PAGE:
Then in 2016, new legislation took effect amending the commonwealth’s anti-hazing law, which previously applied only at the post-secondary level. It now includes secondary schools, defined as grades 7-12, and requires that districts adopt a written anti-hazing policy and post it on their website. (See the September/October 2016 issue of the Bulletin for more on the anti-hazing policy changes.)

School directors need to make sure “they have the appropriate administration in place, so students, athletic directors and coaches are properly trained and following the protocol,” Smeltzer advises. “If that’s the case, then [the new policy] will do what it’s designed to do.”

Best practices

Following state law to adopt policy is one thing; it’s another thing entirely to prepare for numerous contingencies when forming a new school organization. Experts recommend schools turn to a partner who is well-versed in risk assessment: insurance agents.

“We make recommendations, not just what insurance you should have, but best practices to mitigate and reduce risk,” says Sharon Orr, manager of risk control services at CM Regent Insurance, a large school district insurer. “You don’t know what the hazards are until you’re given the full picture.”

For example, Orr points out that the Seton Hill team was traveling with rosters that were not current when it was involved in the crash. With coaches incapacitated, first responders spent several hours looking for students who were not on the bus. Likewise, coaches should be seated away from each other, and both with rosters to reduce the likelihood both would suffer injury.

Orr’s company periodically sends risk control teams to the schools they insure to collect information on potential hazards and risks. But insurance agents can also weigh in on any new kind of student organization, athletic program or school event, such as donkey basketball, bonfires and mud runs.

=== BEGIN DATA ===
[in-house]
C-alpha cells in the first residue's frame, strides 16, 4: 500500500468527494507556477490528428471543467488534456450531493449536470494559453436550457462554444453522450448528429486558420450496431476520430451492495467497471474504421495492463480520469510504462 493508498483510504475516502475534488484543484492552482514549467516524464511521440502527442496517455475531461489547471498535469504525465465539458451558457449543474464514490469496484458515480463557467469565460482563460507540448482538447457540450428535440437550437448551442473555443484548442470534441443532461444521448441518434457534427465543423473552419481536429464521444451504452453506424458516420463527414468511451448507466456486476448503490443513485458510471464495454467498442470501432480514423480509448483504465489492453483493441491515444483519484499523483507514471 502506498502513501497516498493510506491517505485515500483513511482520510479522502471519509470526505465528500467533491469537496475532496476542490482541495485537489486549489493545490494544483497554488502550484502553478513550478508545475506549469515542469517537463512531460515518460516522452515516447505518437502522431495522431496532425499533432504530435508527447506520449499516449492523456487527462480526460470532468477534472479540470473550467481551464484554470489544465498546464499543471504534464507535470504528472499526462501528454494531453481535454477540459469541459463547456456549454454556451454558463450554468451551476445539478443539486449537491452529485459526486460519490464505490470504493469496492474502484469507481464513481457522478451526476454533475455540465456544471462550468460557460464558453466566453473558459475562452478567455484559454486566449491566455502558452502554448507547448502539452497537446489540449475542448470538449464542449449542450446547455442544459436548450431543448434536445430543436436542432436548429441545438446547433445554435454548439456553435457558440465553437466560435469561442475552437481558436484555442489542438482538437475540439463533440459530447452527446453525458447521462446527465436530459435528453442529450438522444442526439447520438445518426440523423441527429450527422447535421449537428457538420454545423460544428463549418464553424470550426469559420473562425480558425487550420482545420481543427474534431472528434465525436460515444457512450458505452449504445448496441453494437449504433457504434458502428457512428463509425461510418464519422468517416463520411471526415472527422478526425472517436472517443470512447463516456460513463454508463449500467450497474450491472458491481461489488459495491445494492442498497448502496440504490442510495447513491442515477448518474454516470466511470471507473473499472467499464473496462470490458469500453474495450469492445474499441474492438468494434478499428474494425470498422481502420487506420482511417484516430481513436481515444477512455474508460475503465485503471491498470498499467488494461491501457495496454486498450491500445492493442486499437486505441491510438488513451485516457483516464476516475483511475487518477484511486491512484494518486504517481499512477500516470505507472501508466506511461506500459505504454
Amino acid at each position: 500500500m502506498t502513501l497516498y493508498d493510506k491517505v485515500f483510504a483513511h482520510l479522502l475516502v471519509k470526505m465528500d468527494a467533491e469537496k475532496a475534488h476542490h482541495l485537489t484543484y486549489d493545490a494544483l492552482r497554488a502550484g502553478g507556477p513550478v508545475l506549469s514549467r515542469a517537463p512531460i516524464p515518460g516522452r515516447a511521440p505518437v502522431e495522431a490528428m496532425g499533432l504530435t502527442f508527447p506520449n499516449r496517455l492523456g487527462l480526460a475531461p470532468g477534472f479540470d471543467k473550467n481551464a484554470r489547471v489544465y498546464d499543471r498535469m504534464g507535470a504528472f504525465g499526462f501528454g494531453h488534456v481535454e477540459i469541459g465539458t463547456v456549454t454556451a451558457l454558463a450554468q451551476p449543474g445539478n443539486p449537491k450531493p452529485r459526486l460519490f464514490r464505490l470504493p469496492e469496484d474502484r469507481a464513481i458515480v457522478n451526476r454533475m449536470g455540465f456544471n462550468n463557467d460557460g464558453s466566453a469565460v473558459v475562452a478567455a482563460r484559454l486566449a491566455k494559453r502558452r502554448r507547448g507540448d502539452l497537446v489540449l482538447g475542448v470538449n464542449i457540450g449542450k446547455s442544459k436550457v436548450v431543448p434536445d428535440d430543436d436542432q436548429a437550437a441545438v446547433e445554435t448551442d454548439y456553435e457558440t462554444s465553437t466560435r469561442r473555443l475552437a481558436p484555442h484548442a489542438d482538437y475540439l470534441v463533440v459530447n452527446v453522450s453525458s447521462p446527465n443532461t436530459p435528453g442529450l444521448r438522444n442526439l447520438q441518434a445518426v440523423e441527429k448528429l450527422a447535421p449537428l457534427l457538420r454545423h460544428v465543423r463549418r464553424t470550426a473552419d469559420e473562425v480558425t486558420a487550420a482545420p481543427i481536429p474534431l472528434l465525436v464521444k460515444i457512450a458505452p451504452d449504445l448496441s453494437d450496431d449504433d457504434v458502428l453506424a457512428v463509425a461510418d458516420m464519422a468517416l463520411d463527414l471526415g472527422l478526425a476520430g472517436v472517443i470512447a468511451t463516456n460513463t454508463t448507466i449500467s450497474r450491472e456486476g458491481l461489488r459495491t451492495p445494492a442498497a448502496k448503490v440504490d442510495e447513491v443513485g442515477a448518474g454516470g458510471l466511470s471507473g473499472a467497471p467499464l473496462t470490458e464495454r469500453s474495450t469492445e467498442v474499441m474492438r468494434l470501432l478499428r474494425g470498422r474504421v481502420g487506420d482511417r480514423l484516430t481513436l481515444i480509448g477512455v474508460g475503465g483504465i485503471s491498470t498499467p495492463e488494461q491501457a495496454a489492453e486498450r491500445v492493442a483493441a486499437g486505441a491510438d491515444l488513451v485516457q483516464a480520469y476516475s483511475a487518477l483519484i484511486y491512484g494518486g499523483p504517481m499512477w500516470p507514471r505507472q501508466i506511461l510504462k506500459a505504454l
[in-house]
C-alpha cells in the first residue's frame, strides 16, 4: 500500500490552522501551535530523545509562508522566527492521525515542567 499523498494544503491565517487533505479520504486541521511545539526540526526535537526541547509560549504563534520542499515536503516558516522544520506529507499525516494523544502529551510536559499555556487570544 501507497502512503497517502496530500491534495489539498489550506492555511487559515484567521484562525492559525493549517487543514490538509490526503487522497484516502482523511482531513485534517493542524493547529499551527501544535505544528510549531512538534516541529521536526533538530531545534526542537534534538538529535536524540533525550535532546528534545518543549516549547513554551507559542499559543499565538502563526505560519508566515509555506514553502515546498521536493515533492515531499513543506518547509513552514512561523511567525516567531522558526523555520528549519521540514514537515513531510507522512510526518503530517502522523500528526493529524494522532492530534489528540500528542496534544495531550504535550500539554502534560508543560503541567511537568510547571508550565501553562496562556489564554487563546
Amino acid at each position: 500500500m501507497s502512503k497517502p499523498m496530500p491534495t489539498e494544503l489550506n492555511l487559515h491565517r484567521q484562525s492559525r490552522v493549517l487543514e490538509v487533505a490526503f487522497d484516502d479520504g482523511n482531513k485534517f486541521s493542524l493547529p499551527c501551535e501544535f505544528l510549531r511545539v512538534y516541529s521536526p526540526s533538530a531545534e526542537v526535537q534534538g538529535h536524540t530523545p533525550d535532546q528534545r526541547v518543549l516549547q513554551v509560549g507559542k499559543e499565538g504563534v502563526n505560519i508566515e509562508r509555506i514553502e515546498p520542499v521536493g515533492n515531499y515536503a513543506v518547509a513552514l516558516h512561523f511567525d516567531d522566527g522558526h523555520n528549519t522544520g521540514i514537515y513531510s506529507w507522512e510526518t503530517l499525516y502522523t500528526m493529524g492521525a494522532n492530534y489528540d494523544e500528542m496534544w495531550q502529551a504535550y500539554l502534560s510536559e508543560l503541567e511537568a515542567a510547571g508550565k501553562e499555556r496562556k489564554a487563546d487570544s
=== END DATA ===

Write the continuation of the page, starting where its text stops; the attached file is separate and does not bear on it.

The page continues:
“The bottom line,” she says, “if you are considering implementing a new program, a new offering, make sure you go back and have a conversation not just with the instructor, but talk to your insurance company.” B

Sports-related safety laws

Anyone associated with student extracurriculars, especially coaches and administrators, should be familiar and compliant with the following Pennsylvania legislation.

Safety in Youth Sports Act (2011)

Requires the PA Departments of Education and Health to develop and post on their websites guidelines and other relevant materials to inform and educate students, parents and coaches about the nature and risk of concussion and traumatic brain injury, including the risks associated with continuing to play or practice after a concussion or traumatic brain injury. The law requires students who have suffered a head injury be removed from activity and not allowed to return to play until medically cleared. Coaches must receive annual training.

Access more resources on the School Health page of the Department of Health website.

Sudden Cardiac Arrest Prevention Act (2012)

Requires the PA Departments of Education and Health to develop and post on their websites guidelines and other relevant materials to inform and educate students, parents and coaches about the nature and warning signs of sudden cardiac arrest. The law also requires coaches to receive annual training on sudden cardiac arrest and parents must sign an acknowledgement form before their student can participate in sports. Coaches are required to remove  players that exhibit warning signs of sudden cardiac arrest and may not allow their return to play until medically cleared. 

Access more resources on the School Health page of the Department of Health website.

Anti-Hazing Law (2016) 

Requires that school districts adopt a written anti-hazing policy for grades 7-12 and post it on their website. See the September/October 2016 issue of PSBA Bulletin for more on the Anti-Hazing Law.